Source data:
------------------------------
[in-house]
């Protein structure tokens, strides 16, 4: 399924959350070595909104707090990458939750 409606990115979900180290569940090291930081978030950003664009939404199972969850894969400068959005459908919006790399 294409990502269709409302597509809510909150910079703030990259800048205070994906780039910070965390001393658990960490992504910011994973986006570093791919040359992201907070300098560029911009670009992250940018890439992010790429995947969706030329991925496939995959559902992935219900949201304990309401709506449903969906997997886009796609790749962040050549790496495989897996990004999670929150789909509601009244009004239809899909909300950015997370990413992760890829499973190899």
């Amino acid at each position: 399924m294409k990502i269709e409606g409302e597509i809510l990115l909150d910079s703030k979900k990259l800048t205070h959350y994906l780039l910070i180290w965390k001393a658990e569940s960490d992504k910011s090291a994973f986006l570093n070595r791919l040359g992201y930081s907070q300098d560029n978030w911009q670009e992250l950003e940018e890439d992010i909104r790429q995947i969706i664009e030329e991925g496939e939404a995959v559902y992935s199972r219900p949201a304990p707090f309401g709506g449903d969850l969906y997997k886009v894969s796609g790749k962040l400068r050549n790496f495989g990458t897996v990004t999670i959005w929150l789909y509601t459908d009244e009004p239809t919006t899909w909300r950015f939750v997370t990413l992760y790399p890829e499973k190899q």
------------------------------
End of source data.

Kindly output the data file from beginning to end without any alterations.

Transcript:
[in-house]
């Protein structure tokens, strides 16, 4: 399924959350070595909104707090990458939750 409606990115979900180290569940090291930081978030950003664009939404199972969850894969400068959005459908919006790399 294409990502269709409302597509809510909150910079703030990259800048205070994906780039910070965390001393658990960490992504910011994973986006570093791919040359992201907070300098560029911009670009992250940018890439992010790429995947969706030329991925496939995959559902992935219900949201304990309401709506449903969906997997886009796609790749962040050549790496495989897996990004999670929150789909509601009244009004239809899909909300950015997370990413992760890829499973190899």
């Amino acid at each position: 399924m294409k990502i269709e409606g409302e597509i809510l990115l909150d910079s703030k979900k990259l800048t205070h959350y994906l780039l910070i180290w965390k001393a658990e569940s960490d992504k910011s090291a994973f986006l570093n070595r791919l040359g992201y930081s907070q300098d560029n978030w911009q670009e992250l950003e940018e890439d992010i909104r790429q995947i969706i664009e030329e991925g496939e939404a995959v559902y992935s199972r219900p949201a304990p707090f309401g709506g449903d969850l969906y997997k886009v894969s796609g790749k962040l400068r050549n790496f495989g990458t897996v990004t999670i959005w929150l789909y509601t459908d009244e009004p239809t919006t899909w909300r950015f939750v997370t990413l992760y790399p890829e499973k190899q």